BOOK REVIEW: The Reason For God

The Reason For God: Belief in an Age of Skepticism
Timothy Keller, Dutton

In his profound, yet conversational “apologetic” book, pastor and teacher Tim Keller takes an in-depth look at some of the most common objections that skeptics have about Christianity.

The book is conversational and full of first-hand accounts of Keller’s experience as a pastor who has maintained a commitment to open dialogue with skeptics throughout his career. Keller addresses these concerns and objections with logic as well as grace.

Although skeptics tend to color claims in all sorts of styles, the author consistently combats them with the logic that some one simply cannot declare “There are absolutely no absolutes.” Granted, he finds many unique variations of this response, but his consistent responses to those claims is pretty singular.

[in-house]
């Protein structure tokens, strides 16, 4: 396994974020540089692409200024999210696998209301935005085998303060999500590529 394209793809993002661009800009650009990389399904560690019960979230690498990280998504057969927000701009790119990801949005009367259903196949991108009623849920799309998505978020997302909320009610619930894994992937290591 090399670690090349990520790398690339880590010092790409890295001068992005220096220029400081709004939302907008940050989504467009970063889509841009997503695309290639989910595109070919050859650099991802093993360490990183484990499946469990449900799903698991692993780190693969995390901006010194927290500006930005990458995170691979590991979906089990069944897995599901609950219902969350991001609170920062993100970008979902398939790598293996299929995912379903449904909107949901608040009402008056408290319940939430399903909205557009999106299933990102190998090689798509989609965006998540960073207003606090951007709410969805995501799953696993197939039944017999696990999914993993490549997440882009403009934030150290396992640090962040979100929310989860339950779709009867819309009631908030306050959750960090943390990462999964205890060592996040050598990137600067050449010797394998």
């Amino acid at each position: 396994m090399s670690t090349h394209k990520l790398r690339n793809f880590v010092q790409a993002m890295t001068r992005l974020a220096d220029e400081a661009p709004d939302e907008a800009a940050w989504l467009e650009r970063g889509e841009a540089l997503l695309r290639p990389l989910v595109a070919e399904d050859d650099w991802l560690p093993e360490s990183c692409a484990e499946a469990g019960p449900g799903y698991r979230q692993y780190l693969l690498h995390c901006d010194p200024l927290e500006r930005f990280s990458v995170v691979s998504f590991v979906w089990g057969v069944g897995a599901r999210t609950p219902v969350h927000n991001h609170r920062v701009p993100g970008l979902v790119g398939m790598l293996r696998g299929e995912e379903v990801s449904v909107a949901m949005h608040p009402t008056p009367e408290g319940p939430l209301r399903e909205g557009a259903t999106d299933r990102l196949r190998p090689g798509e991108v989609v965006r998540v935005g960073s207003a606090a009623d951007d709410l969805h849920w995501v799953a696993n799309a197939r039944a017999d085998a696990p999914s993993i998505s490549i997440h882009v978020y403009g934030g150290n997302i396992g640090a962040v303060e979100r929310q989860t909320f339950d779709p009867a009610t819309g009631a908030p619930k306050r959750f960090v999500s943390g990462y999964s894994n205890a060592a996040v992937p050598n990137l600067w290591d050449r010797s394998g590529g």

When he moves to actual “reasons for God,” it gets great. You won’t find Keller battling from a scientific viewpoint, but you will find him to be completely in control of what academic study and philosophy have to prove about the reasons for God.

The most surprising element of the book was the gracious way Keller addresses the reader. I enjoyed this book, but there is no doubt that it’s written for the skeptic. The way Keller wraps up such a detailed, thoughtful presentation and segues into what following Christ really looks like is great. I would think even the most cynical of non-Christians would find this book thought-provoking and kind in its delivery.

I think it’s a great book and think that any Christ-follower would benefit from it, but I’d also urge those that have questions about Christianity to check it out. I don’t think you’ll find a more concise, kind, perfected collection of thoughts on the reason for believing in the God of the Bible.


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